There is never anything little about Gisela’s books. I’ve read plenty, and the occasional faults in my writing career are due to not following her advice, and some others.

Writing anything is never easy and you can verify that with any high school student out there, not to mention writers. Marketing what you write can either depress you with its abundance of traps, turn you into a proper merchant who eventually disregards art in favour of money, or you can thrust yourself into the battle with a little bit of help from the able book promoters (not any, but able, pls notice the difference) and some timely tips from marketing specialists such as Gisela Hausmann. My simile to battle is inspired by the book Hausmann quotes in her first chapter – The Art of War. I have to admit I often feel like an untrained soldier in the marketing battlefield, so I consider books such as this one good training. “…ask yourself if you can even become a player?” Hausmann says. So… see what I mean?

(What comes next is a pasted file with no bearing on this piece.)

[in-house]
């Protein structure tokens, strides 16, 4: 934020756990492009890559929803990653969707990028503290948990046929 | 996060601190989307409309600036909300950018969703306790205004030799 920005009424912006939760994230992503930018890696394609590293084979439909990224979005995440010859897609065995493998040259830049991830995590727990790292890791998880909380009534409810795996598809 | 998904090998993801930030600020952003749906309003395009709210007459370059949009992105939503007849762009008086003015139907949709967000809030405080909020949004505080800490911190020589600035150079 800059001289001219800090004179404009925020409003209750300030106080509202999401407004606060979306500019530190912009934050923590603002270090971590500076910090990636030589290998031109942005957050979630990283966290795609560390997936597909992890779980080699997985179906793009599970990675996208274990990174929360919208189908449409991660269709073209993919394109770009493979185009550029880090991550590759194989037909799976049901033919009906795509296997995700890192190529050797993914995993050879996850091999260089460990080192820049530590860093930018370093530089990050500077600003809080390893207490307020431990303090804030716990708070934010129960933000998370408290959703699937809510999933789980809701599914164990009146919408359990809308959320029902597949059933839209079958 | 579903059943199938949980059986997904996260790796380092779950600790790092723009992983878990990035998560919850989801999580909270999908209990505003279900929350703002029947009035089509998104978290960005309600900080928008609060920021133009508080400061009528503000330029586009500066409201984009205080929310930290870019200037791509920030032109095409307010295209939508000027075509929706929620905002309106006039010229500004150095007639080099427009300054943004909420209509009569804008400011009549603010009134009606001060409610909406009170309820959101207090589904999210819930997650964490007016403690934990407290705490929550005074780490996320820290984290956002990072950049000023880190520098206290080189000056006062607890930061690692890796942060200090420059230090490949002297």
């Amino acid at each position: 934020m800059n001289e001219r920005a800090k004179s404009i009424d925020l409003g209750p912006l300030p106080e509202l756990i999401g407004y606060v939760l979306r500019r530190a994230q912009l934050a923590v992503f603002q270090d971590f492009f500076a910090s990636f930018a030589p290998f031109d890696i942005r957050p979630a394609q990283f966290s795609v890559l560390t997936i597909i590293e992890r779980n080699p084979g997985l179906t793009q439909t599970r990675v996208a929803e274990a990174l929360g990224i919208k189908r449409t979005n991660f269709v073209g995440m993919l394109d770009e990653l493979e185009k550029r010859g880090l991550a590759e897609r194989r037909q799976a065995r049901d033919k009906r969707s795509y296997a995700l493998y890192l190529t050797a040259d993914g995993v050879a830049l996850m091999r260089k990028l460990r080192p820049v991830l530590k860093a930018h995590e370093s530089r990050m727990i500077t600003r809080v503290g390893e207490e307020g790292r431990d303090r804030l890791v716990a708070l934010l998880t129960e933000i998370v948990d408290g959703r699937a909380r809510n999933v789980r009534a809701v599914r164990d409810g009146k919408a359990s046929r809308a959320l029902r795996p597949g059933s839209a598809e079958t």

Now I have to say I like things explained to me as if I were a six-year-old, so this piece of advice was a wake up call:

“Don’t post anything on Facebook you would not post on a billboard next to the busiest highway in your hometown.”

The Mark Cuban video was another, slightly scary one. By tip 25 I was making notes on what I had to do about my own social media presence, and fast. What further complicated things is this:

“Though it is your business if and how you use your personal profile page, you can comment in Facebook network groups only with your personal profile page.”